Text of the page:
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Our View: Consider the environmental costs of growth

 

 

Tuesday in his presentation to Columbus-Lowndes Development Link Trust members economic development guru Bill Fruth said something that gave us pause. Fruth was talking about how community attitudes and laws can be a deterrent for new business.  

 

He was talking about how the move by American manufacturers offshore was less about lower wages and more about local, state and federal government interference. Fruth mentioned communities that failed to heed his advice to maintain a business-friendly environment and suffered as a result. Decision makers are not going to sit through zoning meeting after zoning meeting, Fruth said. They will go somewhere else. 

 

Fruth went on to say opposition from environmentalists was a negative factor and seemed pleasantly surprised about the lack of an environmental movement here. To our knowledge, he's right, and it is disconcerting. 

 

We all understand and welcome the benefits of new manufacturing: jobs, higher pay, increased revenue for government coffers. But do we know the costs? What is happening to our air and our water table? It is, after all, our air, our water. The Mississippi Department of Environmental Quality is charged with enforcing federal and state laws to "... conserve the air and water and to protect, maintain and improve the quality thereof for public use." 

 

And while we don't mean to criticize DEQ, history shows that government has not always been the most vigilant protector of the environment.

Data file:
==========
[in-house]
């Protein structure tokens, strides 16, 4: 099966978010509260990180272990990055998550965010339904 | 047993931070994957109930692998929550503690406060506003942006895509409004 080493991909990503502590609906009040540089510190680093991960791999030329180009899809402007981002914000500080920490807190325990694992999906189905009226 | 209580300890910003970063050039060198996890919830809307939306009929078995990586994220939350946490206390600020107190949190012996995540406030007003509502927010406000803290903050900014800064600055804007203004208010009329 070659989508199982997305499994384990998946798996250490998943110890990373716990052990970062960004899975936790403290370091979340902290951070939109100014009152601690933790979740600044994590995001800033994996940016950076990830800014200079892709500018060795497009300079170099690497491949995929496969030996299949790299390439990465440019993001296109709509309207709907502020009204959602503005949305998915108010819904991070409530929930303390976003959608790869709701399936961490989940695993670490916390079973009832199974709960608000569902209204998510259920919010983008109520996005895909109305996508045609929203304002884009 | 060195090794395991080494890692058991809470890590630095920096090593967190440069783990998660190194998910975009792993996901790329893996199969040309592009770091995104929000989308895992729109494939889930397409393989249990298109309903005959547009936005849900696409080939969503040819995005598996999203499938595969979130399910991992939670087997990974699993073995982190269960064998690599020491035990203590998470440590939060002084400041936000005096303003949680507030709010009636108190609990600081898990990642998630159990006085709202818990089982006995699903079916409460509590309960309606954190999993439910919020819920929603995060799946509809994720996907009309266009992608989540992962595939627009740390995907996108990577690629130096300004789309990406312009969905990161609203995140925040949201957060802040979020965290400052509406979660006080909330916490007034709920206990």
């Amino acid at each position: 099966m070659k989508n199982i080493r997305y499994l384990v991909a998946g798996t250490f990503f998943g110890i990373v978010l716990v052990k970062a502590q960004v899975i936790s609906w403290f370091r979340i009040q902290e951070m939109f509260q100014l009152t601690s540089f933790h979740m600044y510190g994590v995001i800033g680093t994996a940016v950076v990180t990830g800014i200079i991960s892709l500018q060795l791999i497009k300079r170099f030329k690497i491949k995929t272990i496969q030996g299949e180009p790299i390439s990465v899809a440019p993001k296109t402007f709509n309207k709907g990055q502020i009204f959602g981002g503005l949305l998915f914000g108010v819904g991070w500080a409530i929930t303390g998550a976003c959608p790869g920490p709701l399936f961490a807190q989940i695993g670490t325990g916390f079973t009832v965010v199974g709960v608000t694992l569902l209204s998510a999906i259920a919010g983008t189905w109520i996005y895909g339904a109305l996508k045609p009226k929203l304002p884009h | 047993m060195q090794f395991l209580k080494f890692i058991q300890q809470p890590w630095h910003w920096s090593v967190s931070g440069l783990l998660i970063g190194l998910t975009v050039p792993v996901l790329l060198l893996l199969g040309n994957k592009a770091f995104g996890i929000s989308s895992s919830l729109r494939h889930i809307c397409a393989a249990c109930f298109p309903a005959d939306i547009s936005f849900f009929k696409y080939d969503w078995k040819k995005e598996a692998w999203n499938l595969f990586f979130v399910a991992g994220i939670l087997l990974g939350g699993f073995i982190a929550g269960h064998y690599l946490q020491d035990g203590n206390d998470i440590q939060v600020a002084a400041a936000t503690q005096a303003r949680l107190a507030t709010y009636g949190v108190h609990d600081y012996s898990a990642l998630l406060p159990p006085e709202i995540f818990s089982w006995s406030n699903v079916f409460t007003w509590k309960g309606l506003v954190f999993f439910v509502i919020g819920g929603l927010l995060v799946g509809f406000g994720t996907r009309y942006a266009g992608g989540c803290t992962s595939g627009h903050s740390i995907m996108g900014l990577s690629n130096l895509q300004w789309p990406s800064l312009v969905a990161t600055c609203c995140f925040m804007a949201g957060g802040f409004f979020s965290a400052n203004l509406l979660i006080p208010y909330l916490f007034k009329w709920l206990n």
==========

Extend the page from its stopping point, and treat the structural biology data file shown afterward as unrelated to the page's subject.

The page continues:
If you happen to live on Southside, you now have to contend with more trains and the sound of clashing steel as barges unload scrap steel on the Tenn-Tom. It's one of the costs the community bears for manufacturing growth. Residents here in the 90s remember the smell from the Weyerhaeuser pulp mill. Old timers remember the overflowing artesian wells that no longer exist because of a drop in the water table. 

 

We are not expressing opposition to growth, only noting it comes with a cost. Too often we don't know what that cost is until after the fact, if then. 

 

We've all visited blighted areas where too little attention was given to the environment. Ours is not a culture given to citizen activism, at least not on the environmental front. 

 

In the Northeast residents-turned-environmentalists are in hand-to-hand combat with energy companies over fracking, a process that extracts fossil fuels from the earth by injecting a fluid, often one with toxic, radio-active ingredients, into rock layers. Contamination of the water table and the toxicity of the fluid used are among the concerns of residents, who are doing battle with a powerful and wealthy opponent, the oil industry. 

 

Would those interests find opposition here? We doubt it.  

 

Just as we wouldn't order food in a restaurant from a menu without prices, we shouldn't embrace industry without knowing the costs. There is a price for progress. We need to understand what it is.

 

 

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